Content aggregation: Am I missing something?
With new web services appearing every day our information is increasingly spread out over a myriad of different platforms. As a result, active web users are forced to log into dozens of different sites to keep up with their online life. There are a lot of people currently working to solve this problem with content aggregation. The idea is that you should be able to log in to one website and see all your relevant information in one place. It’s a great idea, but there are some big challenges that are worth considering.
Let me start by sharing a personal story. When the Google Maps API first came out I built a mash-up that allowed people to move around a map and see the names, addresses and phone numbers of everyone who lived in that area. I used a reverse geocoder to convert GPS coordinates to street addresses and then an address lookup service to get the information about the people who lived on each street. Since I didn’t have access to these databases myself, I extracted the data from several other websites. Everything worked great until someone found my site and posted a link on digg. About 10 minutes after my website made the front page of digg, two of the services I was using blocked my IP address. My 10 minutes of fame were over. My site was as dead as a doornail.
I learned an important lesson from this incident. When you pull content from another website you are ALWAYS at their mercy.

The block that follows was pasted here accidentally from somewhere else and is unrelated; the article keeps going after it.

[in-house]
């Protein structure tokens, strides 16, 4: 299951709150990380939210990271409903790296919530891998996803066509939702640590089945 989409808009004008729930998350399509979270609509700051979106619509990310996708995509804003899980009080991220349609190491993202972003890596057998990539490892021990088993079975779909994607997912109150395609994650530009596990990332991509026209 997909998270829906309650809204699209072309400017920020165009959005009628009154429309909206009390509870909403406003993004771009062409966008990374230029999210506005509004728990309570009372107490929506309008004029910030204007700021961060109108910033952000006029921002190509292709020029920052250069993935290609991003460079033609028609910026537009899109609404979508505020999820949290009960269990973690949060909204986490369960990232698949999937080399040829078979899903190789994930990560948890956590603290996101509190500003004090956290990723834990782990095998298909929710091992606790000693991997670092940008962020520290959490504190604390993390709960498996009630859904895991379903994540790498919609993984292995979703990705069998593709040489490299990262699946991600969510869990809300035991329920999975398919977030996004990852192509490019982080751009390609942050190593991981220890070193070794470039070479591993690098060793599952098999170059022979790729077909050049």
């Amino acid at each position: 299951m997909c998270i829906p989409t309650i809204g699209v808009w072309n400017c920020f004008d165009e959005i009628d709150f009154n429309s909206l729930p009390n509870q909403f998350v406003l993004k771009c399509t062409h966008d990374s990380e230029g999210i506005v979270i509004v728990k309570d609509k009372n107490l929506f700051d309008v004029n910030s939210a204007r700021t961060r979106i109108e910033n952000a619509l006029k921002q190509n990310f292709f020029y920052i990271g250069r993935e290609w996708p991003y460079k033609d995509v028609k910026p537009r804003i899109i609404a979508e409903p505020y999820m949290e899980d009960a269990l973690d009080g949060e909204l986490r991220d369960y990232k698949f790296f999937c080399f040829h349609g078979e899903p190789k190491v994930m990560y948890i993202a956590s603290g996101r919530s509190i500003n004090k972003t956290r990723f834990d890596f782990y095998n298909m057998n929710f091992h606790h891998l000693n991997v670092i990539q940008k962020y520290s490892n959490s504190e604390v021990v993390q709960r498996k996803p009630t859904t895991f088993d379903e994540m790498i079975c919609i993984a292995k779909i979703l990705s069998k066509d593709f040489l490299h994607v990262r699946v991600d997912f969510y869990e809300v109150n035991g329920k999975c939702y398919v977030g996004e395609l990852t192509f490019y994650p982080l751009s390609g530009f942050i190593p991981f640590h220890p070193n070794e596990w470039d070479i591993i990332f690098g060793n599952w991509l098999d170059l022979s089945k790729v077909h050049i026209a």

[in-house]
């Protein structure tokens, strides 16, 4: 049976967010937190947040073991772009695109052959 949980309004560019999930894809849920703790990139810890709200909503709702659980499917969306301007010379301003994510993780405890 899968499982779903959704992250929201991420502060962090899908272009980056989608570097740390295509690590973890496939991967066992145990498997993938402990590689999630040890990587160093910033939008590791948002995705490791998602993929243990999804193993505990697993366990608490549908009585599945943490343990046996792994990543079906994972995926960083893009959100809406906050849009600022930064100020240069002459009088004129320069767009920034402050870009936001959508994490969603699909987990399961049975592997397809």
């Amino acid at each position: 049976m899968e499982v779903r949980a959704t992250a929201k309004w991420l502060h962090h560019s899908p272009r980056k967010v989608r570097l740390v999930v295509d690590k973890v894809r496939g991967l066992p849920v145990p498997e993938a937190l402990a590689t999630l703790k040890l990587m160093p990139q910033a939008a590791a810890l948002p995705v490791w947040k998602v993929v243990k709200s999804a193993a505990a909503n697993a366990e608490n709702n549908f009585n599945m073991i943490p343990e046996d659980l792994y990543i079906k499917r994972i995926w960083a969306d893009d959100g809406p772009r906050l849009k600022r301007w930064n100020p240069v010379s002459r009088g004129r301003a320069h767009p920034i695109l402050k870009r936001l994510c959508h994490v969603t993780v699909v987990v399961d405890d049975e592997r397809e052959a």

A good number of websites now provide API’s that allow third parties to interact with their data. Theoretically this makes the task of content aggregation more reliable since you have defined methods by which to access information from that provider. Unfortunately, even with API’s you are still defenseless to the actions of the API provider. For example, last week Facebook made several code updates that broke the majority of applications on their platform. I’ve experienced the same issues while using API’s for PayPal Pro and Google Maps. In each case, they made an “update” to their code which put my website out of business for a day. When you use an API, you must understand that it can (and will) change at any time. There will also be times when it will be broken or unavailable.
The bigger concern is when you need to aggregate content from websites that don’t have an API. The reality of the internet today is that API-offering websites make up a tiny percentage of all the websites on the internet. To provide a truly valuable aggregator you need to scrape data from all relevant websites, not just those that offer API access. The problem is that you are completely vulnerable when you are scraping data. Any time a change is made in their code, it has the potential to break everything you are doing. If they ever decide they don’t like you anymore, blocking you is as simple as adding your IP address to a restriction list. No matter what, you are at their mercy.
Keep in mind that few websites have an economic incentive to let you scrape their data. This is especially true for websites that make their money from advertising. When you scrap their content you are depriving them of their main source of revenue. If they ever decide they don’t like you, there’s not much you can do about it.
For those of you who are currently working on building content aggregators, I am curious to hear how you plan to address these issues. Is there another side to this that I am missing?